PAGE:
A compressed air sprayer was used to spray model paint onto two glass substrates at the same time. Afterwards, one glass substrate was placed on a LED light source and still photographs were taken from the top using a DSLR camera with a timer system. The other substrate was put on a balance to record weight. Pictures and weight measurements were taken at 5 second intervals for 15 minutes. The sprayed film thickness was varied. The pictures were analyzed using ImageJ software. Bubble Count vs. Time, Sauter Mean Diameter (SMD) of Bubbles vs. Time as well as Weight vs. Time was plotted. It was seen that the pace of weight loss was faster for thinner films. The rate of bubble escape also depended on film thickness. It took a longer time for thicker films to lose the bubbles entrapped in them. In the first 30 seconds, large bubbles escaped due to buoyancy forces and afterwards surface-tension driven flows became dominant. There was also a lot of bubble movement in thicker films. The effect of gravity was studied as well. Gravity did not affect the bubble escape rate since a downward facing film had the same bubble count as an upward facing film confirming that bubble motion was not due to buoyancy forces alone. However, the SMD of bubbles in a downward facing film was larger than an upward facing film. Buoyancy is not a factor in bubble escape from the downward facing film and only surface-tension driven flows play a role.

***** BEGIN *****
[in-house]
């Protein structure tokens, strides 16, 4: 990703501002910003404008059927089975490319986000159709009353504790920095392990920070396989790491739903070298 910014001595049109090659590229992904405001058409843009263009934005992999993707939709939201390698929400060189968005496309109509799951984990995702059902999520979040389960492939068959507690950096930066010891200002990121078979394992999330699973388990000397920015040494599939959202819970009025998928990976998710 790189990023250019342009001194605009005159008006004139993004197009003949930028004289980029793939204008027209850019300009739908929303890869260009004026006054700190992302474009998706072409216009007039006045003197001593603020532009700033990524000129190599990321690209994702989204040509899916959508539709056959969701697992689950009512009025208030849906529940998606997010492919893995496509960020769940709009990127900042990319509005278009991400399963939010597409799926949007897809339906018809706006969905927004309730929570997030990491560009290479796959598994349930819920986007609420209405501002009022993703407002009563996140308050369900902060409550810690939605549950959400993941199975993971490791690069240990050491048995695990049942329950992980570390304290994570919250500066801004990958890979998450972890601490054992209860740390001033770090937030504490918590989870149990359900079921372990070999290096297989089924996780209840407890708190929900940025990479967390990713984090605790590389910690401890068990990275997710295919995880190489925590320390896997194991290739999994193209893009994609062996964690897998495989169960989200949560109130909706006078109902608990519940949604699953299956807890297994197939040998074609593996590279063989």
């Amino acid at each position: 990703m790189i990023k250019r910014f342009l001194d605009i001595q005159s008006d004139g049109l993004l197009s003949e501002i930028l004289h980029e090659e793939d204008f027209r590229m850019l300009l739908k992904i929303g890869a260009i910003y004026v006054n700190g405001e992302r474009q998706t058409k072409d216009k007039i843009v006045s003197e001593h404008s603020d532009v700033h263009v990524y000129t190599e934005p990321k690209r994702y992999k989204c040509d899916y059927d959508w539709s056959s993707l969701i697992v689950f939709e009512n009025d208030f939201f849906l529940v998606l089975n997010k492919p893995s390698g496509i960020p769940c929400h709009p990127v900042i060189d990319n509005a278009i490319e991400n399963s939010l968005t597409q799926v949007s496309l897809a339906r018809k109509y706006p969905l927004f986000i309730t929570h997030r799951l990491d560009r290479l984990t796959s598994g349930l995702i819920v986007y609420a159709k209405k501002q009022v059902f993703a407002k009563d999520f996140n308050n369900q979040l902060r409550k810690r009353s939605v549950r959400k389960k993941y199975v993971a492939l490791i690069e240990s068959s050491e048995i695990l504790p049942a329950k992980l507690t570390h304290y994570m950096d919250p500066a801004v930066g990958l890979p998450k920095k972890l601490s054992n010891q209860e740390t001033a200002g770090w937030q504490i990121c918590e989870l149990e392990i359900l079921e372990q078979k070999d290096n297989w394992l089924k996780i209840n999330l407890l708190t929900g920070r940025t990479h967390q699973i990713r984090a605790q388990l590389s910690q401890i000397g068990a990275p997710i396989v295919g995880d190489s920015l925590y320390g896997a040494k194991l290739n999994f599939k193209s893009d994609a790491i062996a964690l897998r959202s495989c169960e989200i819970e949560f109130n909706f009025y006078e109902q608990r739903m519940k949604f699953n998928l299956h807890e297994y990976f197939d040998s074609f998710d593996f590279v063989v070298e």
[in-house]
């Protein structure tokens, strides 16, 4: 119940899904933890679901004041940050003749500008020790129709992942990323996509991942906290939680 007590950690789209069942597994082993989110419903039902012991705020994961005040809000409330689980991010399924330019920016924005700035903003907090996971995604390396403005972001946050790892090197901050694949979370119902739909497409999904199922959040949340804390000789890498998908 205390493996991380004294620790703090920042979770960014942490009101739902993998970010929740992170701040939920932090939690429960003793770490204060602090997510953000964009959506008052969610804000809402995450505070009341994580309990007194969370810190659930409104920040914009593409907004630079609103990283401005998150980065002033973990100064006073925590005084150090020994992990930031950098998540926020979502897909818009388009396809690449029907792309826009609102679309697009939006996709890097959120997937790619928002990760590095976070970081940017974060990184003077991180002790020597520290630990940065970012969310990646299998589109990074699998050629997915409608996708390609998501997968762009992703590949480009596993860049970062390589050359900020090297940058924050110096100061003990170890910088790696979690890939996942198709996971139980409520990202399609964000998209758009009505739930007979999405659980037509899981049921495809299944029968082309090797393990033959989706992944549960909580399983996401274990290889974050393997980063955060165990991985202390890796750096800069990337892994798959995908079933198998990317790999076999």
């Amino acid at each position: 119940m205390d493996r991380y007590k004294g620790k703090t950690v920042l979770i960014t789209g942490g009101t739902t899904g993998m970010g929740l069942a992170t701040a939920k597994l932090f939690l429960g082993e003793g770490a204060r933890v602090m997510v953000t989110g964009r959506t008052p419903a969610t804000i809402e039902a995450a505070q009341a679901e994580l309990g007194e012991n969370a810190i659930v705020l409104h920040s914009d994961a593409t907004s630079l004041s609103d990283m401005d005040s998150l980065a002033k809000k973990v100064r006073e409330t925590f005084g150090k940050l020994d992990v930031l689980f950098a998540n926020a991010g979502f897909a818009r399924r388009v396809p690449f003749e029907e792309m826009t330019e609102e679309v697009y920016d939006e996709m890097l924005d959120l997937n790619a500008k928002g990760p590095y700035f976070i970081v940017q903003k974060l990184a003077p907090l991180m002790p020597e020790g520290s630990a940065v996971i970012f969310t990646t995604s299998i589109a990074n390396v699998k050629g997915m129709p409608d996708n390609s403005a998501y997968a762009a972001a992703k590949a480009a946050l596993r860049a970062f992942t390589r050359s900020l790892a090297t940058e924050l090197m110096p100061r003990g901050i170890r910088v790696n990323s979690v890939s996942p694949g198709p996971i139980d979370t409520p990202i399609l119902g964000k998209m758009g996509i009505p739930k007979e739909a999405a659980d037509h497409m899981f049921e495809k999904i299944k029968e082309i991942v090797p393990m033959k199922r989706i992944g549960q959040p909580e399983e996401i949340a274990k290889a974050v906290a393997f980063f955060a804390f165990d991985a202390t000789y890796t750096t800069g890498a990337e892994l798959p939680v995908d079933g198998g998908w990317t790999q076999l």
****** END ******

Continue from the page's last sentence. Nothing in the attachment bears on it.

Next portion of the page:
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Bubble Entrapment in Sprayed Films
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Dalili, A, Chandra, S, Mostaghimi, J, Fan, HTC, & Simmer, JC. "Bubble Entrapment in Sprayed Films." Proceedings of the ASME 2014 4th Joint US-European Fluids Engineering Division Summer Meeting collocated with the ASME 2014 12th International Conference on Nanochannels, Microchannels, and Minichannels. Volume 1A, Symposia: Advances in Fluids Engineering Education; Turbomachinery Flow Predictions and Optimization; Applications in CFD; Bio-Inspired Fluid Mechanics; Droplet-Surface Interactions; CFD Verification and Validation; Development and Applications of Immersed Boundary Methods; DNS, LES, and Hybrid RANS/LES Methods. Chicago, Illinois, USA. August 3–7, 2014. V01AT05A011. ASME. https://doi.org/10.1115/FEDSM2014-21763
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